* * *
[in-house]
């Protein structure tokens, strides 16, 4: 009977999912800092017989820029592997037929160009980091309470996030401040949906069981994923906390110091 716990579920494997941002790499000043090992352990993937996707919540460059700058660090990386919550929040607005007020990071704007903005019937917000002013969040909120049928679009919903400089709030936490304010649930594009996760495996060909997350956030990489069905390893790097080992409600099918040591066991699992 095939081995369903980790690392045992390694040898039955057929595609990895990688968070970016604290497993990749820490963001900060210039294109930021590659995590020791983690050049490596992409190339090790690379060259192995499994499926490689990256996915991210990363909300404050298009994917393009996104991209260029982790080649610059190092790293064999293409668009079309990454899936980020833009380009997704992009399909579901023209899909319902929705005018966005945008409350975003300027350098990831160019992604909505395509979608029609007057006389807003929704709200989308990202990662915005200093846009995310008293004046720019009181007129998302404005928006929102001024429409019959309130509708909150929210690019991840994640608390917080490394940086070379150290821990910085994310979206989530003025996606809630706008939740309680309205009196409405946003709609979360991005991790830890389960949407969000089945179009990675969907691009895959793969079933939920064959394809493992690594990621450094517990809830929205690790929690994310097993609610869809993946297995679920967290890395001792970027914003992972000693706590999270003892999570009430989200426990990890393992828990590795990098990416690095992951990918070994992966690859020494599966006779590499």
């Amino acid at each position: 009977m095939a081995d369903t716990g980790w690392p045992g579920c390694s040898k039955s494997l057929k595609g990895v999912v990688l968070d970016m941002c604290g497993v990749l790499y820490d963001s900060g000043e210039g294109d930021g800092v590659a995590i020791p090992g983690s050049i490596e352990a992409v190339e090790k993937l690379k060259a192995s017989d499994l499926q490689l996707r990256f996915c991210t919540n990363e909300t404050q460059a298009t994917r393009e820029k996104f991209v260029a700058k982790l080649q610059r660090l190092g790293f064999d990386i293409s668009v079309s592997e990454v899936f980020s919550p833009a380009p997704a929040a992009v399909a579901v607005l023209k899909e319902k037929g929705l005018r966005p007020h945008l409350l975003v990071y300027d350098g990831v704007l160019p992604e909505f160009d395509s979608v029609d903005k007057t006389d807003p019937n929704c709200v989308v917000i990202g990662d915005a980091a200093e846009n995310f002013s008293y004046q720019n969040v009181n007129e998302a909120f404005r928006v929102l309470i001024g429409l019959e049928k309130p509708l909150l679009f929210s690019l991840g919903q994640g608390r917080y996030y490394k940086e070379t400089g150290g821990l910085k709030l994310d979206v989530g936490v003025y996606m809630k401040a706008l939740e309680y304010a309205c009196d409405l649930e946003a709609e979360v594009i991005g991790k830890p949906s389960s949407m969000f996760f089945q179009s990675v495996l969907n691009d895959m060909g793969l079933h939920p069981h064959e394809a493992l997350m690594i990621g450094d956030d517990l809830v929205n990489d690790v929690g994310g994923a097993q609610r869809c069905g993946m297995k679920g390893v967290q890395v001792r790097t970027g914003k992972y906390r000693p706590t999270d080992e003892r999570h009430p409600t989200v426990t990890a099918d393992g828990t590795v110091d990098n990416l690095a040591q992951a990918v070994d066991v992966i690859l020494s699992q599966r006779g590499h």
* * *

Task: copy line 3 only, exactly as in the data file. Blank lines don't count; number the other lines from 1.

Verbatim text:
């Amino acid at each position: 009977m095939a081995d369903t716990g980790w690392p045992g579920c390694s040898k039955s494997l057929k595609g990895v999912v990688l968070d970016m941002c604290g497993v990749l790499y820490d963001s900060g000043e210039g294109d930021g800092v590659a995590i020791p090992g983690s050049i490596e352990a992409v190339e090790k993937l690379k060259a192995s017989d499994l499926q490689l996707r990256f996915c991210t919540n990363e909300t404050q460059a298009t994917r393009e820029k996104f991209v260029a700058k982790l080649q610059r660090l190092g790293f064999d990386i293409s668009v079309s592997e990454v899936f980020s919550p833009a380009p997704a929040a992009v399909a579901v607005l023209k899909e319902k037929g929705l005018r966005p007020h945008l409350l975003v990071y300027d350098g990831v704007l160019p992604e909505f160009d395509s979608v029609d903005k007057t006389d807003p019937n929704c709200v989308v917000i990202g990662d915005a980091a200093e846009n995310f002013s008293y004046q720019n969040v009181n007129e998302a909120f404005r928006v929102l309470i001024g429409l019959e049928k309130p509708l909150l679009f929210s690019l991840g919903q994640g608390r917080y996030y490394k940086e070379t400089g150290g821990l910085k709030l994310d979206v989530g936490v003025y996606m809630k401040a706008l939740e309680y304010a309205c009196d409405l649930e946003a709609e979360v594009i991005g991790k830890p949906s389960s949407m969000f996760f089945q179009s990675v495996l969907n691009d895959m060909g793969l079933h939920p069981h064959e394809a493992l997350m690594i990621g450094d956030d517990l809830v929205n990489d690790v929690g994310g994923a097993q609610r869809c069905g993946m297995k679920g390893v967290q890395v001792r790097t970027g914003k992972y906390r000693p706590t999270d080992e003892r999570h009430p409600t989200v426990t990890a099918d393992g828990t590795v110091d990098n990416l690095a040591q992951a990918v070994d066991v992966i690859l020494s699992q599966r006779g590499h």